Regional Policy Forum for Asia and the Pacific

OCHA convened a 2013 Regional Policy Forum for Asia-Pacific on 28-29 May 2013 in Bangkok. The two-day workshop brought together 60 people, representing 17 different countries and territories in the region (Australia, Bangladesh, People's Republic of China, India, Indonesia, Japan, Malaysia, Mongolia, Myanmar, Nepal, New Zealand, Philippines, Singapore, South Korea, Sri Lanka, Chinese Taipei and Thailand). Participants came from national and regional humanitarian organizations, national academic institutions, civil society groups, the private sector, as well as representatives of select international organizations, to discuss issues around improving the effectiveness of humanitarian partnerships in Asia-Pacific.

A number of key themes emerged from the discussions. These included:

Increasingly empowered governments and a more limited role for international humanitarian aid

Governments in the region are increasingly capable of responding to disasters and coordinating international aid themselves. In addition, they are increasingly unwilling to “request” international assistance, preferring to simply “welcome” international aid, which has legal implications for how and when humanitarians can respond. This might require a rethinking of the basic framework for international assistance. In general, the role of the international system is increasingly seen as providing capacity building and technical support for local and national actors, dissemination of best practice and standard setting and advocacy, rather than providing direct assistance.

The need for localization and community empowerment

There is a need to address risk, vulnerability and preparedness at the local level. This is because small and medium disasters, which are often overlooked, typically hit the most vulnerable populations, exacerbating poverty and potentially building conditions for large scale disasters. Strengthening local communities requires better training for local government, and streamlined procedures for linking national and local government agencies in a crisis. Several participants also cited the need to look at emerging models, such as youth or religious groups, the use of social media and other factors that are changing the way communities organized themselves.

Need for stronger legal frameworks at the national and regional levels

In a number of contexts, participants highlighted the need to clarify and strengthen the legal frameworks for managing disaster aid and response. This includes the need for wider adoption of national disaster management laws, with clear frameworks governing international actors; streamlining of domestic coordination structures, as well as improved inter-ministerial cooperation and better education at all levels on existing rules and legislation. Participants acknowledged the increased role of regional mechanisms, particularly the ASEAN Agreement on Disaster Management and Emergency Response (AADMER) and the ASEAN Coordinating Centre for Humanitarian Assistance (AHA Centre).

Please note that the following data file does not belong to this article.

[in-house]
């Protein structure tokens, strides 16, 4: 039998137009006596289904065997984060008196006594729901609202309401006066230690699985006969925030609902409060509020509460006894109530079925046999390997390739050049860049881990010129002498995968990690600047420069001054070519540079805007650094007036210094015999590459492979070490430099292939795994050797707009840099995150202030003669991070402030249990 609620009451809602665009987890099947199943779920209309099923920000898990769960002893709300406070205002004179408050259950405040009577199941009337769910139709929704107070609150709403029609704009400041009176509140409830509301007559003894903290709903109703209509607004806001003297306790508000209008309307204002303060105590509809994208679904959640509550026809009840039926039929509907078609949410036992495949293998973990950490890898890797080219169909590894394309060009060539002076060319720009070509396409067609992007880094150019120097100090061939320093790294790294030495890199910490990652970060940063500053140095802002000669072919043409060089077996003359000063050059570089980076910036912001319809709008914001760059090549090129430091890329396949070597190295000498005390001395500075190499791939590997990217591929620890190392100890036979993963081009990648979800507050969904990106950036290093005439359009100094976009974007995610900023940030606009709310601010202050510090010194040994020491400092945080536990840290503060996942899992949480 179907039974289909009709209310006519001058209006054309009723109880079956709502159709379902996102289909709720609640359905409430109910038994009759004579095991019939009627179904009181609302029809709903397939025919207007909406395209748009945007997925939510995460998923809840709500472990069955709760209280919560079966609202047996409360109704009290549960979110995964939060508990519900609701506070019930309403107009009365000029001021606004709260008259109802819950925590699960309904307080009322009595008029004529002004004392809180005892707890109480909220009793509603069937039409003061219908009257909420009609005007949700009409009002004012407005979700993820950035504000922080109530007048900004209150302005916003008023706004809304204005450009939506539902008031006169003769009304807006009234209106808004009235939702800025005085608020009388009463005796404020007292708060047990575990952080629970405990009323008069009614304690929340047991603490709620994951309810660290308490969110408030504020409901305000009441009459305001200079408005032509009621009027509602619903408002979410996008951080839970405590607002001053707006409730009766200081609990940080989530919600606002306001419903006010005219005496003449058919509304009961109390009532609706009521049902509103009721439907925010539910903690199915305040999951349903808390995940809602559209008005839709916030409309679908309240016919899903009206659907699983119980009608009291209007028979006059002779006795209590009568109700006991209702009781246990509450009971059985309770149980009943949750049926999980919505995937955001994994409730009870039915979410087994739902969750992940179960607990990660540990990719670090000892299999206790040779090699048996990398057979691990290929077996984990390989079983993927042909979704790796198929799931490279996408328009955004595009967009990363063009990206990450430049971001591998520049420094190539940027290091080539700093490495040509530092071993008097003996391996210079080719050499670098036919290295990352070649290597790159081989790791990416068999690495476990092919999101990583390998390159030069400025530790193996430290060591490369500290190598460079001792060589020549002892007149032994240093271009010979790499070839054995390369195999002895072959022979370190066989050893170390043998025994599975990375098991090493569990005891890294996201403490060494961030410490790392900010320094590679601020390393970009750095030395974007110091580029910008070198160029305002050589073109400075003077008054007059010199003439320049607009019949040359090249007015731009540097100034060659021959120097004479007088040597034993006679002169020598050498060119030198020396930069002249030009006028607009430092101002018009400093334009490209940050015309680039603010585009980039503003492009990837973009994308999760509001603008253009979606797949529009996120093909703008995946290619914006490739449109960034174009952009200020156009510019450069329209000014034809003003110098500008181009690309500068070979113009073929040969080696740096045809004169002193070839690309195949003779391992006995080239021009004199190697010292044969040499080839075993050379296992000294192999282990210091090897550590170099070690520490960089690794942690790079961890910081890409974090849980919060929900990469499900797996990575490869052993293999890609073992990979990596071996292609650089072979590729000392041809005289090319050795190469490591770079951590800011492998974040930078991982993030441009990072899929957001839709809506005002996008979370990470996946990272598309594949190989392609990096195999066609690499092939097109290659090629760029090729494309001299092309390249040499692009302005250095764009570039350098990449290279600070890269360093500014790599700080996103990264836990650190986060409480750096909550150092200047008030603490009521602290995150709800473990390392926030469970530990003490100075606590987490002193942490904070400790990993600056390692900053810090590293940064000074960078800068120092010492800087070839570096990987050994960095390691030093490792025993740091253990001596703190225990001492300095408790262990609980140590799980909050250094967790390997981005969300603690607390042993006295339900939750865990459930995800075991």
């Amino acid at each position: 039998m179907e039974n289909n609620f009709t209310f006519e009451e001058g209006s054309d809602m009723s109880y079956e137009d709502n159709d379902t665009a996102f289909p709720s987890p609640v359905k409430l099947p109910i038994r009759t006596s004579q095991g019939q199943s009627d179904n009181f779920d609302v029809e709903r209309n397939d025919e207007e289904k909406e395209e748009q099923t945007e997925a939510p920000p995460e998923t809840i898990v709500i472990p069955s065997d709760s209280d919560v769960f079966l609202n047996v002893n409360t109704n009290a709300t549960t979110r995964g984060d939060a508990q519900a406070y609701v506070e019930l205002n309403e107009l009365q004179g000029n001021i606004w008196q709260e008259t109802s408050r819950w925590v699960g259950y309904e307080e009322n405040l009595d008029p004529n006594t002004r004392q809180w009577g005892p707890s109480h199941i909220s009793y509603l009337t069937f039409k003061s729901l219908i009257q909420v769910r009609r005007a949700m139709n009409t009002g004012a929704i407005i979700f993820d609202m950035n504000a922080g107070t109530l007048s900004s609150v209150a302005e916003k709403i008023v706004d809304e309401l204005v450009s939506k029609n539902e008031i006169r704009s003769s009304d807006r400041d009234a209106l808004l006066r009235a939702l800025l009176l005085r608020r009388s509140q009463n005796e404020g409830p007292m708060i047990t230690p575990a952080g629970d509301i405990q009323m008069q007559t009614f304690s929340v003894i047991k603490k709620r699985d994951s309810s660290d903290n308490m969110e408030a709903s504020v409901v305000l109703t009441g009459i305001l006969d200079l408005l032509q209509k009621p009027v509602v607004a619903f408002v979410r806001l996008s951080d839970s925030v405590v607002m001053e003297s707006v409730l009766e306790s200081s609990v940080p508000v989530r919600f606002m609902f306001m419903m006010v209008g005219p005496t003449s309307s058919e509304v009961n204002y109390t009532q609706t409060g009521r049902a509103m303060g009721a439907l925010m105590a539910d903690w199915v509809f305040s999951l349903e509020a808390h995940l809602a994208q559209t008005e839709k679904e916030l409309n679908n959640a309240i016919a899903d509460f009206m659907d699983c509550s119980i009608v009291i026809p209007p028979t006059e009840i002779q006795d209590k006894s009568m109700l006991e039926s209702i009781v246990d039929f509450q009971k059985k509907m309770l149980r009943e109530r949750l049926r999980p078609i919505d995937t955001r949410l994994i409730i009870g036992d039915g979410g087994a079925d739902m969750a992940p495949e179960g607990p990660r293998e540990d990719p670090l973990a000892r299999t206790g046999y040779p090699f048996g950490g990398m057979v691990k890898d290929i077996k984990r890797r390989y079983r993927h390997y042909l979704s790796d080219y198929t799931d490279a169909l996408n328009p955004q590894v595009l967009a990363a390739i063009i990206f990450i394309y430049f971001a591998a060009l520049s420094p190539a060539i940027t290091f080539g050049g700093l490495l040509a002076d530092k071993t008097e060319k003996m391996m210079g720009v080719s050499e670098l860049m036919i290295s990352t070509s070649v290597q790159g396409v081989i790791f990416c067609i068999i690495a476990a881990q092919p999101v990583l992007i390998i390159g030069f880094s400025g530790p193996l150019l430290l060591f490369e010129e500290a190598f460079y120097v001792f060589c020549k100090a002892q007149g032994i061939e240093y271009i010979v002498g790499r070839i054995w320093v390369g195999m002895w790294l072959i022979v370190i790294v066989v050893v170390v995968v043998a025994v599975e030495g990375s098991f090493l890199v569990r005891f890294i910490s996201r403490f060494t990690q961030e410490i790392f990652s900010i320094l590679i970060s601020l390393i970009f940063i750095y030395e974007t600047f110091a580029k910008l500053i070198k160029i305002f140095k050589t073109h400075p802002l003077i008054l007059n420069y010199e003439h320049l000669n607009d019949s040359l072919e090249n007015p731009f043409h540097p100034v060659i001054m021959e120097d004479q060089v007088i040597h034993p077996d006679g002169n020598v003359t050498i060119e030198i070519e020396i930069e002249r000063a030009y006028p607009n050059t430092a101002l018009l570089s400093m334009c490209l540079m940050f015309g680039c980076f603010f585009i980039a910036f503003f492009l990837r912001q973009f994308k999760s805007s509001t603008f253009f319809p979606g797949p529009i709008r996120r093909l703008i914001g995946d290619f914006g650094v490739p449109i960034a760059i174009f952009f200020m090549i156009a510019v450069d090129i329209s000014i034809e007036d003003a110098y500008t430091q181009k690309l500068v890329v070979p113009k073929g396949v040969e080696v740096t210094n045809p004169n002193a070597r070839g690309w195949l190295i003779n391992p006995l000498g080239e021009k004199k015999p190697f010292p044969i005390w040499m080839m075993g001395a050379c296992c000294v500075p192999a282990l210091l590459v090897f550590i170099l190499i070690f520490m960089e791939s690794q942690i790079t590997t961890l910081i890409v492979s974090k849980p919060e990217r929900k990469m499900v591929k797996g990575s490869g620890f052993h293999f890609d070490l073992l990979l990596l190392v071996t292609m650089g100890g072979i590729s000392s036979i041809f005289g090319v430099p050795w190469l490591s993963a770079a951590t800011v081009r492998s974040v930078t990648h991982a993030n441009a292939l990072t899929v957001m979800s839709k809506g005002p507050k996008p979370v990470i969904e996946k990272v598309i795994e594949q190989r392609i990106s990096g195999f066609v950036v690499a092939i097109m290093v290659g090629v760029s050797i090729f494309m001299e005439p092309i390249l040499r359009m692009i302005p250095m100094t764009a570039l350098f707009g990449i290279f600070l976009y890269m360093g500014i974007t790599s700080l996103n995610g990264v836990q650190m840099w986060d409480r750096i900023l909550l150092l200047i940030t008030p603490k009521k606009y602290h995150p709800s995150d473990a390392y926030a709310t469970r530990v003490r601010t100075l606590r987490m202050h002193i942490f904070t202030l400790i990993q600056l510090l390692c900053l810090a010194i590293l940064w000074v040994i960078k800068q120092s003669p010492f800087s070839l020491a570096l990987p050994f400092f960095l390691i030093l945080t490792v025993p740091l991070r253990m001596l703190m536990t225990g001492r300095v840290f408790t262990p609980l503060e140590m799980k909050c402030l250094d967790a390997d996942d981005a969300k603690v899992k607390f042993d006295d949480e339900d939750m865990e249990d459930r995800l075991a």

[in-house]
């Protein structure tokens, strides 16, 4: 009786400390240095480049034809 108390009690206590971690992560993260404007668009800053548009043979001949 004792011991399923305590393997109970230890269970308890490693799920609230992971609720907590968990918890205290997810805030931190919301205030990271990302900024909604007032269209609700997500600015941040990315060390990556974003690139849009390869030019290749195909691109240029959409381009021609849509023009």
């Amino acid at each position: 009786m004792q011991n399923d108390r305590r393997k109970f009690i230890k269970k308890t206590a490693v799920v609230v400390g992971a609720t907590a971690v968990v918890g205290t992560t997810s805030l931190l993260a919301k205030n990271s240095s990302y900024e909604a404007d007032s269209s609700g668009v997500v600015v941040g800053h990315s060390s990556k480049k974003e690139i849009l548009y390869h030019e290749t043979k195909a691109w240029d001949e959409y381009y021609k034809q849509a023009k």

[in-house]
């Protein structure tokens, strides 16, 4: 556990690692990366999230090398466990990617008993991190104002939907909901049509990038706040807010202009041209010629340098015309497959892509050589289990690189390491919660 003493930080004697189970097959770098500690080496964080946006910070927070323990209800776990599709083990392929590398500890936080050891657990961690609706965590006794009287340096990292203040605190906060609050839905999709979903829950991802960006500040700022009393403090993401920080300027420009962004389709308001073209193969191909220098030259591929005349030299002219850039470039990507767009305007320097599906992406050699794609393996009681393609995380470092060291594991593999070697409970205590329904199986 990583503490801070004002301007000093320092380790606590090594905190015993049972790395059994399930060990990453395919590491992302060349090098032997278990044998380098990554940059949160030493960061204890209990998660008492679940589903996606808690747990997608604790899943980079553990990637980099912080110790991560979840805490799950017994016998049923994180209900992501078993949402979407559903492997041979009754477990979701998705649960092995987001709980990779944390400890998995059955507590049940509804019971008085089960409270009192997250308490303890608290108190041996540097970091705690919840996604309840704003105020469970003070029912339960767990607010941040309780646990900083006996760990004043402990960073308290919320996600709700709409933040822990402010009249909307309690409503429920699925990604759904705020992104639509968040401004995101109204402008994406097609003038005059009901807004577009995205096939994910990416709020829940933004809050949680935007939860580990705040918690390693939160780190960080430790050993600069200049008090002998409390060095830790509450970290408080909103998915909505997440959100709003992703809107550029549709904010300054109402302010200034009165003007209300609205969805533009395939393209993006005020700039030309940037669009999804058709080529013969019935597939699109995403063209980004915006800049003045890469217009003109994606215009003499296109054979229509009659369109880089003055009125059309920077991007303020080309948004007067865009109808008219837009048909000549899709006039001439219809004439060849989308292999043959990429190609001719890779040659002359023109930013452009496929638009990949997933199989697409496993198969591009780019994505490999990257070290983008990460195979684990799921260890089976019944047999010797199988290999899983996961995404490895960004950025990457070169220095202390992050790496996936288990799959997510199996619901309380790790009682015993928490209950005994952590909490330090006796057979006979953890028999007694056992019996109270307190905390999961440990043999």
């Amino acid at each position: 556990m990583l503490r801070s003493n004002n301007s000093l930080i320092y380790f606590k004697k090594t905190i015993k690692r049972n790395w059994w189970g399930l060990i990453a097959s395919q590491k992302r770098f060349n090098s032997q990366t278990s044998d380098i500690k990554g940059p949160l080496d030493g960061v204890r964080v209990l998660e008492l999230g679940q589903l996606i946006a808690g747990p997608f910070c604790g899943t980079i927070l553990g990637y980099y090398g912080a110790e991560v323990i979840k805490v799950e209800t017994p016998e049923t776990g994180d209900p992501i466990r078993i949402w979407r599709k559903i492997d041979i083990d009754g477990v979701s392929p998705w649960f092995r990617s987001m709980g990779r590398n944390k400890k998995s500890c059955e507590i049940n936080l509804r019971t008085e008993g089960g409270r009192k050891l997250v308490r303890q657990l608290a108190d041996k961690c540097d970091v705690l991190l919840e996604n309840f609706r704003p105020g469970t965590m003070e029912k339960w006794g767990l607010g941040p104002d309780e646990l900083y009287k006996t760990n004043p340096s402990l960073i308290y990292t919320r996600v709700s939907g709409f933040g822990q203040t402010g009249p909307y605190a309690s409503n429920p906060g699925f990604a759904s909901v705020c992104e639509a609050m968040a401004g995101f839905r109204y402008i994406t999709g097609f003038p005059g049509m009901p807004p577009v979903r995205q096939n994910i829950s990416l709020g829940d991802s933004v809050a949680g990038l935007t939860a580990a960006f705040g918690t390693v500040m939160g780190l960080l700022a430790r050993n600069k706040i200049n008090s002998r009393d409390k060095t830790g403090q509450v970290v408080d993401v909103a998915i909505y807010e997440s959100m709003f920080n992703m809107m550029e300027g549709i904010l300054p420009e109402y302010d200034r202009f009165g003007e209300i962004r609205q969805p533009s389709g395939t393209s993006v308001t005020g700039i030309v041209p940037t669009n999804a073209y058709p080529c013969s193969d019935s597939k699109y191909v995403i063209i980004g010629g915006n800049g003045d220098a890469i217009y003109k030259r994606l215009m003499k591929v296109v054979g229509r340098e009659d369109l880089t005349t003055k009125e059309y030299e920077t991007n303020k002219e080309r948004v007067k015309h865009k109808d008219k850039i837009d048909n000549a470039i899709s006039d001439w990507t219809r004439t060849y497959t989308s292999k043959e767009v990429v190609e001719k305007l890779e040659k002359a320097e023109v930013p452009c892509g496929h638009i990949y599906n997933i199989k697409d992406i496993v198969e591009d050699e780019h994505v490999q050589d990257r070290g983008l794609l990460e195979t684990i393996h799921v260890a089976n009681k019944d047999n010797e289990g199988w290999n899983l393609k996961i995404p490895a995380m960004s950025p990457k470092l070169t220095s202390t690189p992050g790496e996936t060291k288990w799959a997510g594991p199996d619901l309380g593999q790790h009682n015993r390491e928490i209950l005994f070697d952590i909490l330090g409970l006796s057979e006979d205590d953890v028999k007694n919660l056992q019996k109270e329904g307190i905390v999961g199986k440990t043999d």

Improved coordination and engagement with the private sector and other new partners

The private sector was recognized as an increasingly central player in all stages of humanitarian action.  While it was recognized that humanitarians had a great deal to learn from the private sector in terms of risk management, logistics and other areas, there is a need to create platforms that match private sector capacities with gaps in humanitarian response. In general, with both private sector as well as other emerging partners, such as religious or diaspora groups, there is a need for the international humanitarian community to help set standards and certification systems, provide training and generally foster greater professionalization. This could include ensuring that existing coordination mechanisms are inclusive and effective in bringing together these different groups.

Next steps

The Forum ended with a commitment from participants to continue to work to bring together academics, NGOs, private sector companies and others in the region to advance a common agenda on improving the effectiveness of humanitarian response.

Summary report